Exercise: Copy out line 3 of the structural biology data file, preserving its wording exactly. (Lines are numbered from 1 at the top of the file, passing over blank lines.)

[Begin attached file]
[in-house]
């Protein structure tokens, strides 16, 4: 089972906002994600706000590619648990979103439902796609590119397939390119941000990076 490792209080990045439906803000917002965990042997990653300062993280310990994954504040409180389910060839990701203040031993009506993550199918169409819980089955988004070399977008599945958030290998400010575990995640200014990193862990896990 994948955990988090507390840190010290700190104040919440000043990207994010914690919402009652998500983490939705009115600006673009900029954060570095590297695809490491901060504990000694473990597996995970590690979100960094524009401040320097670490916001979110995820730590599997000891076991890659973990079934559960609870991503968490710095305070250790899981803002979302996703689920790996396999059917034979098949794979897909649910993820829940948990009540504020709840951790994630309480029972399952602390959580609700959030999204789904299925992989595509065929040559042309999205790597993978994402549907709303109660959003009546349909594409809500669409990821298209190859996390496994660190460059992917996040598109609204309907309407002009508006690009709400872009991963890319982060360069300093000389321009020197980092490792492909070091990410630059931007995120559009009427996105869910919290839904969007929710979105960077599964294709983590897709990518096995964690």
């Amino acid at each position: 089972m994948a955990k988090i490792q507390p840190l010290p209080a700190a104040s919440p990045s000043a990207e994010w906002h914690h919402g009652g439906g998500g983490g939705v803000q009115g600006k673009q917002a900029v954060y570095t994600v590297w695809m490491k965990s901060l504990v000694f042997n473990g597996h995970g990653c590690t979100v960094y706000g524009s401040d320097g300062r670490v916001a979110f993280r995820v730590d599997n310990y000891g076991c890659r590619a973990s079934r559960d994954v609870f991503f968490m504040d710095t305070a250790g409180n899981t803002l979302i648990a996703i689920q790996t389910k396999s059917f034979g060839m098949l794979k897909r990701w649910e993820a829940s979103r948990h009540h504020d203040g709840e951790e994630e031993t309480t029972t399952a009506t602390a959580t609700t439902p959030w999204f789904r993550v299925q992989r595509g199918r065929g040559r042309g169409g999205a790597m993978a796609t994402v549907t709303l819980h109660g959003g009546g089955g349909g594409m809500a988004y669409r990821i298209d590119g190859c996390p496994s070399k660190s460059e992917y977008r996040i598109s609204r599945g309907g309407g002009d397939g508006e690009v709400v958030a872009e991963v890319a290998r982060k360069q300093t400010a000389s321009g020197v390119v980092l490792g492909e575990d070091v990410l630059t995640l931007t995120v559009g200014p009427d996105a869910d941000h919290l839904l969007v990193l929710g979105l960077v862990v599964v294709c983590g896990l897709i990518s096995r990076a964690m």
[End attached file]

């Amino acid at each position: 089972m994948a955990k988090i490792q507390p840190l010290p209080a700190a104040s919440p990045s000043a990207e994010w906002h914690h919402g009652g439906g998500g983490g939705v803000q009115g600006k673009q917002a900029v954060y570095t994600v590297w695809m490491k965990s901060l504990v000694f042997n473990g597996h995970g990653c590690t979100v960094y706000g524009s401040d320097g300062r670490v916001a979110f993280r995820v730590d599997n310990y000891g076991c890659r590619a973990s079934r559960d994954v609870f991503f968490m504040d710095t305070a250790g409180n899981t803002l979302i648990a996703i689920q790996t389910k396999s059917f034979g060839m098949l794979k897909r990701w649910e993820a829940s979103r948990h009540h504020d203040g709840e951790e994630e031993t309480t029972t399952a009506t602390a959580t609700t439902p959030w999204f789904r993550v299925q992989r595509g199918r065929g040559r042309g169409g999205a790597m993978a796609t994402v549907t709303l819980h109660g959003g009546g089955g349909g594409m809500a988004y669409r990821i298209d590119g190859c996390p496994s070399k660190s460059e992917y977008r996040i598109s609204r599945g309907g309407g002009d397939g508006e690009v709400v958030a872009e991963v890319a290998r982060k360069q300093t400010a000389s321009g020197v390119v980092l490792g492909e575990d070091v990410l630059t995640l931007t995120v559009g200014p009427d996105a869910d941000h919290l839904l969007v990193l929710g979105l960077v862990v599964v294709c983590g896990l897709i990518s096995r990076a964690m």